There is often confusion about olive oils: what class they are, how they are made, whether they are enriched or infused, and what “additives” might be in their olive oil?

The International Olive Council Standards for EVOO

One thing is clear – there should never be “additives” put into an extra virgin olive oil (EVOO).  The International Olive Council (IOC) has extremely high standards for what an “extra virgin olive oil” is.  They also monitor how it is made.  And the IOC is clear that extra virgin olive oils and virgin olives should never have additives (see these at https://www.internationaloliveoil.org/olive-world/olive-oil/).

Extra virgin olive oils can be “enriched” with additional olive fruit polyphenols – this is not an “additive”.  These polyphenols provide the customer with high levels of olive polyphenols for their health.  This is just a more concentrated olive oil.

These specialty enriched olive oils, can be created by extracting the polyphenols (hydroxytyrosol, tyrosol, and their derivatives) from olive fruit, reducing them to a powder or liquid and then mixing it back into the EVOO.  This extraction process can be either performed with a water-based process, or with the use of solvents and resins.  The water-based process of course, guarantees that there are no solvents in the extracted polyphenols.  The polyphenol powder or liquid is mixed with the EVOO to make a polyphenol rich extra virgin olive oil.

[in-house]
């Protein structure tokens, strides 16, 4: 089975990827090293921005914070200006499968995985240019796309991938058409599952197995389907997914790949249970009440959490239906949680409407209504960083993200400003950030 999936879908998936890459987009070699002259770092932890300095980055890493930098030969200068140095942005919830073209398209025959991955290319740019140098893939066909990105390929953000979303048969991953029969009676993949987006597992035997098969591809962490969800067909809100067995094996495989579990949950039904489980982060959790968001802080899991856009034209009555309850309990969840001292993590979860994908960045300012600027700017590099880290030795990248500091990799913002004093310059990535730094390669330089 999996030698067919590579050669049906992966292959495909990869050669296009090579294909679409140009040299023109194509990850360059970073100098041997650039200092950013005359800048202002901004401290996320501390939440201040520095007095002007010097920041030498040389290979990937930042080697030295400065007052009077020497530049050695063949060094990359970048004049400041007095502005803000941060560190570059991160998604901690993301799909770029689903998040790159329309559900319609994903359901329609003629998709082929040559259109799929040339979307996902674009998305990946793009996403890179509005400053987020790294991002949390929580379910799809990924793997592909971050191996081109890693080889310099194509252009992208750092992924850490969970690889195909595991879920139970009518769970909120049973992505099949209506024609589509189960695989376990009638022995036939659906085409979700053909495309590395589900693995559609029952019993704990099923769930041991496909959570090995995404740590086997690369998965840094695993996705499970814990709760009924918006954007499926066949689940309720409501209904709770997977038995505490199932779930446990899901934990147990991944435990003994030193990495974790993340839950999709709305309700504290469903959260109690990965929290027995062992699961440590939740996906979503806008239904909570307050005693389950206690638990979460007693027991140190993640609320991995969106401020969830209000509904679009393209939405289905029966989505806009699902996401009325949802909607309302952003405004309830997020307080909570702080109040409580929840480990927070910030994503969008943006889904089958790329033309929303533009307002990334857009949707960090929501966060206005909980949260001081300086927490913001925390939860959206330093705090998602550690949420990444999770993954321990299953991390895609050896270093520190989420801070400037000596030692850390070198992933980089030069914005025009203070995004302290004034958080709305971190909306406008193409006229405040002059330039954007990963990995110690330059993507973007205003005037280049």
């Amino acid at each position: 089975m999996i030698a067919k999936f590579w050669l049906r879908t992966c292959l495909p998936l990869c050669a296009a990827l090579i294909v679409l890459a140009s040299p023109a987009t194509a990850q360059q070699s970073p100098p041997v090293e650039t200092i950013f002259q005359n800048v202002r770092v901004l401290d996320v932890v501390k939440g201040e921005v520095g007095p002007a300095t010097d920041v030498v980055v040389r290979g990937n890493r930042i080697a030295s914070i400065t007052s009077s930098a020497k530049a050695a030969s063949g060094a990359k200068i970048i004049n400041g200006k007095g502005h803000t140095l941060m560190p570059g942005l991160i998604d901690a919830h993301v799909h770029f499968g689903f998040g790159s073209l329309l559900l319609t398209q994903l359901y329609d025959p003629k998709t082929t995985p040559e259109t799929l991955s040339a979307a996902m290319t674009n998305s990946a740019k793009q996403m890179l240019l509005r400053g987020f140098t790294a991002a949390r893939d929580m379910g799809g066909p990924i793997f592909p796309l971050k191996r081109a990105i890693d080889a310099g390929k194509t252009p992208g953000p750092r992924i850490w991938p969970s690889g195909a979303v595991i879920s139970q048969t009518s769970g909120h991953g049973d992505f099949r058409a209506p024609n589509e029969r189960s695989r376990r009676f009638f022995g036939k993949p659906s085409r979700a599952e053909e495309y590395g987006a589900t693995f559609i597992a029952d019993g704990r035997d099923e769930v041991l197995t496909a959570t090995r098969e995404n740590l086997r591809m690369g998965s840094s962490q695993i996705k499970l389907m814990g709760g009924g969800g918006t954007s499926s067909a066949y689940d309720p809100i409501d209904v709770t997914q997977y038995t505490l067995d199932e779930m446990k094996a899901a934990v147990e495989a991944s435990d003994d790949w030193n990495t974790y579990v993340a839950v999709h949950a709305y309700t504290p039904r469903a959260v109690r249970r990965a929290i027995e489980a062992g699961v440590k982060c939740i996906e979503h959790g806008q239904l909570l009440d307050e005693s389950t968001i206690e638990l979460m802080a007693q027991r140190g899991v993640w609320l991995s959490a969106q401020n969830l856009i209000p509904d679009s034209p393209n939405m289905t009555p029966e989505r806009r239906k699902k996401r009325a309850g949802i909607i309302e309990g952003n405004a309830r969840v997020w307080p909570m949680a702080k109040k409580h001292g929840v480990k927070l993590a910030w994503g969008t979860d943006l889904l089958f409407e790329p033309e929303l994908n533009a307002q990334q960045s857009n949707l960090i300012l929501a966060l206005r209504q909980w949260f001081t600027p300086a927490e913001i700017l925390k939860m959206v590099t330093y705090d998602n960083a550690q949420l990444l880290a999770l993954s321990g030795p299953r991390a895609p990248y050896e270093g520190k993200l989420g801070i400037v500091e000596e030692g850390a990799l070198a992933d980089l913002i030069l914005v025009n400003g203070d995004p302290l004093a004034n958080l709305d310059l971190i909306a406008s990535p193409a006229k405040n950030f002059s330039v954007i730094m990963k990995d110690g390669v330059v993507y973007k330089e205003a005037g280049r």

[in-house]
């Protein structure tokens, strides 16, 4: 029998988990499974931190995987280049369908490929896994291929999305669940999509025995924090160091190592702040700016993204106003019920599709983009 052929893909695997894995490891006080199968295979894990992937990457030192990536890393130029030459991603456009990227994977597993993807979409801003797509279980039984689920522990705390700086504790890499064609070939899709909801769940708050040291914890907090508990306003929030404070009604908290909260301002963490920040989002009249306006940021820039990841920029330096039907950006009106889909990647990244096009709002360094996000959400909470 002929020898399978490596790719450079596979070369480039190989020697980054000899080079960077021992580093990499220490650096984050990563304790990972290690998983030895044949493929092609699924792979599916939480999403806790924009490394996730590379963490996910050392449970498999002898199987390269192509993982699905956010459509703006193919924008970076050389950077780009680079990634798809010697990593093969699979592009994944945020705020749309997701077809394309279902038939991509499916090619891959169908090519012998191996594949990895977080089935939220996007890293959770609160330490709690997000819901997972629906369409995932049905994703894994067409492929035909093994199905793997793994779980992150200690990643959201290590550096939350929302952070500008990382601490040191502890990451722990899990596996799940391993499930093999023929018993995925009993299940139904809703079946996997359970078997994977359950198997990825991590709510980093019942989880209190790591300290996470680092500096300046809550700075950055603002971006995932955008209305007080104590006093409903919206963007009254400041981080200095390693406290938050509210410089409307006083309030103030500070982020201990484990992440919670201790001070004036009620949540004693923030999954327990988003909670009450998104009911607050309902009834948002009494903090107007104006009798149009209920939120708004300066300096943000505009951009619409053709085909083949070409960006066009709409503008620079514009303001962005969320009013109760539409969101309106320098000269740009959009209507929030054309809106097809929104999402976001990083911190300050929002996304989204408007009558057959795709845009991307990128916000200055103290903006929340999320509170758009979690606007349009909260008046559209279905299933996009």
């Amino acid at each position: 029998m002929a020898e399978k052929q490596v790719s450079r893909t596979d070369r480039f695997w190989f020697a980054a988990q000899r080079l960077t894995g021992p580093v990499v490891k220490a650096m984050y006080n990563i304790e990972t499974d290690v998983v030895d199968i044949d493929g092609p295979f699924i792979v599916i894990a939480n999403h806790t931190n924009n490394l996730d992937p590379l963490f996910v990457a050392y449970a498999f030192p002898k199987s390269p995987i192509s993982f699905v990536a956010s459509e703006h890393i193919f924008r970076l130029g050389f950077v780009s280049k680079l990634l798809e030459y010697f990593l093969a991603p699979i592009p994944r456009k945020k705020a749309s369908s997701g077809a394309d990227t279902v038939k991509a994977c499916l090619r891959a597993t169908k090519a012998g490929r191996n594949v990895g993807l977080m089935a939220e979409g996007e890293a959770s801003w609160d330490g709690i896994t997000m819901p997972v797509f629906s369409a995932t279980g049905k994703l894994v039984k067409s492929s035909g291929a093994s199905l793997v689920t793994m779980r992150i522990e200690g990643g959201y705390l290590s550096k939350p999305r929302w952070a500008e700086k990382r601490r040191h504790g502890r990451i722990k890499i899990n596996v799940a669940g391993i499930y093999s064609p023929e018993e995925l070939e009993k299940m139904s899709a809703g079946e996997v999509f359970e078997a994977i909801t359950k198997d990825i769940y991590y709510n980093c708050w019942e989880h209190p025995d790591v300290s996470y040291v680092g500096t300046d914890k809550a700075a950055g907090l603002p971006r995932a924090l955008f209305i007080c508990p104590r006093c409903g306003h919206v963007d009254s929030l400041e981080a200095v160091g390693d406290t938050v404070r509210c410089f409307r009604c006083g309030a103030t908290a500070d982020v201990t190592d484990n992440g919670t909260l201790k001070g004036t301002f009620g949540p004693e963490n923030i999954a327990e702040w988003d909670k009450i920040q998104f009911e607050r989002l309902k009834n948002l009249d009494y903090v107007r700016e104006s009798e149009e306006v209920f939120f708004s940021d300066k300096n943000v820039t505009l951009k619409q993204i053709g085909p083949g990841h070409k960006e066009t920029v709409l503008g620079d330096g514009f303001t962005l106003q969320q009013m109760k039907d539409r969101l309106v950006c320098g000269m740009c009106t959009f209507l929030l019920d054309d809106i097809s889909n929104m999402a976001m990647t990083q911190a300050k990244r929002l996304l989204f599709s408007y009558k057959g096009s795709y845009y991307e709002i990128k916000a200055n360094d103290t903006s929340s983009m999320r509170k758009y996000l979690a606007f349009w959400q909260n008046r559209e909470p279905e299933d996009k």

TrePhenol® and Olive Polyphenols Are Not Additives!

Traditionally, standard olive oils have hydroxytyrosol levels (the main active olive fruit polyphenol), as low as 10mg/Kg of oil.  Very high quality EVOO or enriched olive oils will have hydroxytyrosol levels of 250 to 650mg/Kg of hydroxytyrosol in them.  This results in 25x to 60x the amount of standard olive oils.   In addition, putting additional polyphenols into the EVOO is beneficial to the customer because hydroxytyrosol can break down somewhat over time due to oxidation or heat.  Learn more about polyphenols!

The New York Times recently reported that Italian extra virgin olive oil “from Italy” was questionable.  They reported that it was often not from Italy or it was not virgin olive oil.   Some others may claim that extra virgin olive oils have additives.  Spain produces 50% of the world’s olive oil  – and has been for centuries!  Watch your source for the best EVOO!  And real EVOOs never have additives in them!

So look for extra virgin olive oils (EVOO) where you can be sure of the standards – with no additives!

References:

International Olive Oil Council website : “Designations and Definitions of Olive Oils”; see more at https://www.internationaloliveoil.org/olive-world/olive-oil/).

Also, try our polyphenol-enriched EVOO oils here.